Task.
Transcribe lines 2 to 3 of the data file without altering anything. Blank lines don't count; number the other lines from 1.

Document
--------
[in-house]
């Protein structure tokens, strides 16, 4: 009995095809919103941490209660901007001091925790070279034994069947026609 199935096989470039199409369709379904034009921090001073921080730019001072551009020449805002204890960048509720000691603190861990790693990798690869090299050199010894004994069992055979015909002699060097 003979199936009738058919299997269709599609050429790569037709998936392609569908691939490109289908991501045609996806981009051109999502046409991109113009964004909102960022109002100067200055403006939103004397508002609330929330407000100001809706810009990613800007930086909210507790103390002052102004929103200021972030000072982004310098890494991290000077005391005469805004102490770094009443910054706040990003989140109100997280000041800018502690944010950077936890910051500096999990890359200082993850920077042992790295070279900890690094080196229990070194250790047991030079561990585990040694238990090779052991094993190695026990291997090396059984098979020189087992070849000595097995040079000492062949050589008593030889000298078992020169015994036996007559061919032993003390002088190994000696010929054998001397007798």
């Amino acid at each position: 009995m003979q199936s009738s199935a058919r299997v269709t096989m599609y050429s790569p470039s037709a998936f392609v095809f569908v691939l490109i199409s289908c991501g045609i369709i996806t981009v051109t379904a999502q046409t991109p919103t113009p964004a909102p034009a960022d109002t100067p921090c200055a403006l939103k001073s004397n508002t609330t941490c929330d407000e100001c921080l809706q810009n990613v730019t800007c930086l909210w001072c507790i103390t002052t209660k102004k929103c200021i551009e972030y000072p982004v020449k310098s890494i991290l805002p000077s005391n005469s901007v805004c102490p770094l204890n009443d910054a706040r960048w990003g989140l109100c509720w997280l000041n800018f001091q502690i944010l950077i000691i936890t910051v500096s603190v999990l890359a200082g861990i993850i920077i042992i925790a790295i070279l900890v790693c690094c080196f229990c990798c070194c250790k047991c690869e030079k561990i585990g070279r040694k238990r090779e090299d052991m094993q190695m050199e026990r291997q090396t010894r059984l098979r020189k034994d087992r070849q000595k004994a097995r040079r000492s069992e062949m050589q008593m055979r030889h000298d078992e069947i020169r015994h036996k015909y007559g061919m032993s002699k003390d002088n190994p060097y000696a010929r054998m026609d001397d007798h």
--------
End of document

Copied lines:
């Protein structure tokens, strides 16, 4: 009995095809919103941490209660901007001091925790070279034994069947026609 199935096989470039199409369709379904034009921090001073921080730019001072551009020449805002204890960048509720000691603190861990790693990798690869090299050199010894004994069992055979015909002699060097 003979199936009738058919299997269709599609050429790569037709998936392609569908691939490109289908991501045609996806981009051109999502046409991109113009964004909102960022109002100067200055403006939103004397508002609330929330407000100001809706810009990613800007930086909210507790103390002052102004929103200021972030000072982004310098890494991290000077005391005469805004102490770094009443910054706040990003989140109100997280000041800018502690944010950077936890910051500096999990890359200082993850920077042992790295070279900890690094080196229990070194250790047991030079561990585990040694238990090779052991094993190695026990291997090396059984098979020189087992070849000595097995040079000492062949050589008593030889000298078992020169015994036996007559061919032993003390002088190994000696010929054998001397007798």
């Amino acid at each position: 009995m003979q199936s009738s199935a058919r299997v269709t096989m599609y050429s790569p470039s037709a998936f392609v095809f569908v691939l490109i199409s289908c991501g045609i369709i996806t981009v051109t379904a999502q046409t991109p919103t113009p964004a909102p034009a960022d109002t100067p921090c200055a403006l939103k001073s004397n508002t609330t941490c929330d407000e100001c921080l809706q810009n990613v730019t800007c930086l909210w001072c507790i103390t002052t209660k102004k929103c200021i551009e972030y000072p982004v020449k310098s890494i991290l805002p000077s005391n005469s901007v805004c102490p770094l204890n009443d910054a706040r960048w990003g989140l109100c509720w997280l000041n800018f001091q502690i944010l950077i000691i936890t910051v500096s603190v999990l890359a200082g861990i993850i920077i042992i925790a790295i070279l900890v790693c690094c080196f229990c990798c070194c250790k047991c690869e030079k561990i585990g070279r040694k238990r090779e090299d052991m094993q190695m050199e026990r291997q090396t010894r059984l098979r020189k034994d087992r070849q000595k004994a097995r040079r000492s069992e062949m050589q008593m055979r030889h000298d078992e069947i020169r015994h036996k015909y007559g061919m032993s002699k003390d002088n190994p060097y000696a010929r054998m026609d001397d007798h």